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SERMON XLIII.

ELEVENTH SUNDAY AFTER TRINITY.

2 KINGS, v. 26.

Went not my heart with thee, when the man turned again from his chariot to meet thee?

THE Occasion, on which these words were spoken, you have heard, in the First Lesson for this morning's service. Naaman, the chief captain of the armies of Syria, had received a miraculous cure of his leprosy, by following the directions of the prophet Elisha. Desirous of showing his thankfulness, he had earnestly pressed his deliverer to receive a present, or, as an offering of the kind is called by the Eastern people, a blessing, at his hands. The prophet, for reasons which will be hereafter explained, was fixed in his determination to accept of nothing: but his servant, Gehazi, was less scrupulous. He could not endure the thought of letting such an opportunity of obtaining wealth escape him: nor could he understand the delicacy of his master, in refusing such an offer from one, on whom his claims were so strong. "Gehazi, the

servant of Elisha the man of God, said, Behold, my master has spared Naaman, this Syrian, in not receiving at his hands that which he brought: but, as the LORD liveth, I will run after him, and take somewhat of him. So Gehazi followed after Naaman; and when Naaman saw him running after him, he lighted down from the chariot to meet him, and said, Is all well? And he said, All is well; my master hath sent me, saying, Behold, even now, there be come to me from Mount Ephraim two young men of the sons of the prophets; give them, I pray thee, a talent of silver, and two changes of garments. And Naaman said, Be content, take two talents. And he urged him, and bound two talents of silver in two bags, with two changes of garment, and laid them upon two of his servants, and they bare them before him. And when he came to the tower," (the gateway, that is, of his master's house)" he took them from their hand, and bestowed them in the house: and he let the men go, and they departed. But he went in and stood before his master."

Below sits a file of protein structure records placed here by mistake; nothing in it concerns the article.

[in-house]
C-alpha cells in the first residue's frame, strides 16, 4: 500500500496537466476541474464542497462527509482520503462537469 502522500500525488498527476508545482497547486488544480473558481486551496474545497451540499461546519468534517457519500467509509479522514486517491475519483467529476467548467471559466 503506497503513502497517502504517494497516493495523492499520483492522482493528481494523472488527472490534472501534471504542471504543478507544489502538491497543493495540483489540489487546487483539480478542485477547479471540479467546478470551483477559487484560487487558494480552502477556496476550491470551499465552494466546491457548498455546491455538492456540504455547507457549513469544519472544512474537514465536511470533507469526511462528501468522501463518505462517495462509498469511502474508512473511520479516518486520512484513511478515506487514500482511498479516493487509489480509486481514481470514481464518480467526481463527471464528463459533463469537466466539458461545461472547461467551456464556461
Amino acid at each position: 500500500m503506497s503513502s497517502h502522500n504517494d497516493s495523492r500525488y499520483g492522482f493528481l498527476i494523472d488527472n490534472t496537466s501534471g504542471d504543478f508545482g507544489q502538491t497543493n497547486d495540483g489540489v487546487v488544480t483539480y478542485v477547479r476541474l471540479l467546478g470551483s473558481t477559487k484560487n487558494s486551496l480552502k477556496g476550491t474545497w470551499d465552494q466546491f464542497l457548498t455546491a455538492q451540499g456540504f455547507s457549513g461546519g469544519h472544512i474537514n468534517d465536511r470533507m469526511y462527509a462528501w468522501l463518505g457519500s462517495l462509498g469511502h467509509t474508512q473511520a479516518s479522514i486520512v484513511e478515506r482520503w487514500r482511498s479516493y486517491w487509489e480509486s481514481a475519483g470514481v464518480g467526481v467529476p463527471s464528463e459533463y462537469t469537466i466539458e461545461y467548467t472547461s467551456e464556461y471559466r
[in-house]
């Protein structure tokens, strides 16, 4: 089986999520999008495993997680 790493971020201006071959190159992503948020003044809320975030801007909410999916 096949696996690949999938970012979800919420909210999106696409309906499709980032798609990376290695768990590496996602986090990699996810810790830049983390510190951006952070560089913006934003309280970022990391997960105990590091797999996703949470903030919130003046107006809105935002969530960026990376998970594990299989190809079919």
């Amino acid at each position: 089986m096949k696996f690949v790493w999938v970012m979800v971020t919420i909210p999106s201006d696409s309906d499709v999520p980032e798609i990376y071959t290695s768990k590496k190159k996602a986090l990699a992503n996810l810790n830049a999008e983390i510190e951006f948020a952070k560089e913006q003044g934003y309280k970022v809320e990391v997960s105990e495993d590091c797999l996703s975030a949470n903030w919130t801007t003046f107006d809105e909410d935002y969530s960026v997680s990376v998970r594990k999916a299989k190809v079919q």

A wise man he thought himself, no doubt, and a fortunate man! By an easy lie he had brought back two costly suits of clothes, (for mean apparel would never be sent by the general of Syria to a prophet, whom he so greatly honoured,) he had brought back two talents of silver, or little less than 500l.; and he had done

all so closely, and in so short a space of time, that Elisha, he hoped, could scarcely have missed him; far less could he suspect what a treasure he had hidden in the house. He went in and stood before his master. But though Elisha's bodily eyes might have seen him not, there was One, whose ever waking eye had seen him all the time, and whose Spirit was not slow to communicate to Elisha the falsehood and covetousness of his servant. That servant had

scarcely time to enjoy, in thought, the treasure which his deceit had purchased, when Elisha said unto him, "Whence comest thou, Gehazi?" Another lie was now necessary to save him from the consequence of the lie which he had already told; and he answered, "Thy servant went no whither.” "Went not my heart with thee," was Elisha's reply,—" went not my heart with thee, when the man turned again from his chariot to meet thee? Is this a time to receive money, and to receive garments, and olive-yards, and vine-yards, and sheep, and oxen, and men-servants, and maidservants? The leprosy, therefore, of Naaman shall cleave unto thee, and unto thy seed for ever! And he went out from his presence a leper as white as snow."